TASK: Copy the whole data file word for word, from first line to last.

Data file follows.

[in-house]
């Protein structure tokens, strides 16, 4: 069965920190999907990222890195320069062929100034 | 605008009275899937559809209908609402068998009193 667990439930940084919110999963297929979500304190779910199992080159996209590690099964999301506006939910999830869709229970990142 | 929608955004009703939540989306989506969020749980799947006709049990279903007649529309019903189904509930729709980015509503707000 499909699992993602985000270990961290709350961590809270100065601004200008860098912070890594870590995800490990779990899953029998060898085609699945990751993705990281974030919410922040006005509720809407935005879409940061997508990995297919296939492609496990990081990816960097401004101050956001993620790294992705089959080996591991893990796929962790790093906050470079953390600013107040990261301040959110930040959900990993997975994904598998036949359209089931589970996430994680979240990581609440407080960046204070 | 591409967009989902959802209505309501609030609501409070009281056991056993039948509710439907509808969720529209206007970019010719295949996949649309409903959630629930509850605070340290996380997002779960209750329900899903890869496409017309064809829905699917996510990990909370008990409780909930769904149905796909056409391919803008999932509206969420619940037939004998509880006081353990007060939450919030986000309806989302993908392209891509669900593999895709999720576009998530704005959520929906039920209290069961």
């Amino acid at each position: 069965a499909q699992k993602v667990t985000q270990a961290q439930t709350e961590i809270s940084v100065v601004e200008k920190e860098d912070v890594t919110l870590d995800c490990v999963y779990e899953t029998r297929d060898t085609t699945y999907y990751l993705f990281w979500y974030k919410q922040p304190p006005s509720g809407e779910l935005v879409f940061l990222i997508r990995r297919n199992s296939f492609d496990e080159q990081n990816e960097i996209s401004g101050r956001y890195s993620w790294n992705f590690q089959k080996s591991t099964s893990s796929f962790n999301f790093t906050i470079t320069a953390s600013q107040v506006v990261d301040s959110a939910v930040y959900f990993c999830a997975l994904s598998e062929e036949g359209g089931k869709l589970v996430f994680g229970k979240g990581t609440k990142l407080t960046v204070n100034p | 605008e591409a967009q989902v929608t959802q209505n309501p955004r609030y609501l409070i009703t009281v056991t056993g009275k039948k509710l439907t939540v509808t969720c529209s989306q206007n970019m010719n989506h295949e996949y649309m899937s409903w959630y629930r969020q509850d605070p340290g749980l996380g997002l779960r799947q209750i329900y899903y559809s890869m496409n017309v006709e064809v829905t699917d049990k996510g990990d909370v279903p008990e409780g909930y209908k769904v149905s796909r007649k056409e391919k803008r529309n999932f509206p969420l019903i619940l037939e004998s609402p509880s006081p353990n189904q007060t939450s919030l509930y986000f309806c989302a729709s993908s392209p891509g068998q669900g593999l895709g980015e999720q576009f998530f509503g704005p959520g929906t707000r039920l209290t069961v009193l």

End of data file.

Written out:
[in-house]
């Protein structure tokens, strides 16, 4: 069965920190999907990222890195320069062929100034 | 605008009275899937559809209908609402068998009193 667990439930940084919110999963297929979500304190779910199992080159996209590690099964999301506006939910999830869709229970990142 | 929608955004009703939540989306989506969020749980799947006709049990279903007649529309019903189904509930729709980015509503707000 499909699992993602985000270990961290709350961590809270100065601004200008860098912070890594870590995800490990779990899953029998060898085609699945990751993705990281974030919410922040006005509720809407935005879409940061997508990995297919296939492609496990990081990816960097401004101050956001993620790294992705089959080996591991893990796929962790790093906050470079953390600013107040990261301040959110930040959900990993997975994904598998036949359209089931589970996430994680979240990581609440407080960046204070 | 591409967009989902959802209505309501609030609501409070009281056991056993039948509710439907509808969720529209206007970019010719295949996949649309409903959630629930509850605070340290996380997002779960209750329900899903890869496409017309064809829905699917996510990990909370008990409780909930769904149905796909056409391919803008999932509206969420619940037939004998509880006081353990007060939450919030986000309806989302993908392209891509669900593999895709999720576009998530704005959520929906039920209290069961």
């Amino acid at each position: 069965a499909q699992k993602v667990t985000q270990a961290q439930t709350e961590i809270s940084v100065v601004e200008k920190e860098d912070v890594t919110l870590d995800c490990v999963y779990e899953t029998r297929d060898t085609t699945y999907y990751l993705f990281w979500y974030k919410q922040p304190p006005s509720g809407e779910l935005v879409f940061l990222i997508r990995r297919n199992s296939f492609d496990e080159q990081n990816e960097i996209s401004g101050r956001y890195s993620w790294n992705f590690q089959k080996s591991t099964s893990s796929f962790n999301f790093t906050i470079t320069a953390s600013q107040v506006v990261d301040s959110a939910v930040y959900f990993c999830a997975l994904s598998e062929e036949g359209g089931k869709l589970v996430f994680g229970k979240g990581t609440k990142l407080t960046v204070n100034p | 605008e591409a967009q989902v929608t959802q209505n309501p955004r609030y609501l409070i009703t009281v056991t056993g009275k039948k509710l439907t939540v509808t969720c529209s989306q206007n970019m010719n989506h295949e996949y649309m899937s409903w959630y629930r969020q509850d605070p340290g749980l996380g997002l779960r799947q209750i329900y899903y559809s890869m496409n017309v006709e064809v829905t699917d049990k996510g990990d909370v279903p008990e409780g909930y209908k769904v149905s796909r007649k056409e391919k803008r529309n999932f509206p969420l019903i619940l037939e004998s609402p509880s006081p353990n189904q007060t939450s919030l509930y986000f309806c989302a729709s993908s392209p891509g068998q669900g593999l895709g980015e999720q576009f998530f509503g704005p959520g929906t707000r039920l209290t069961v009193l």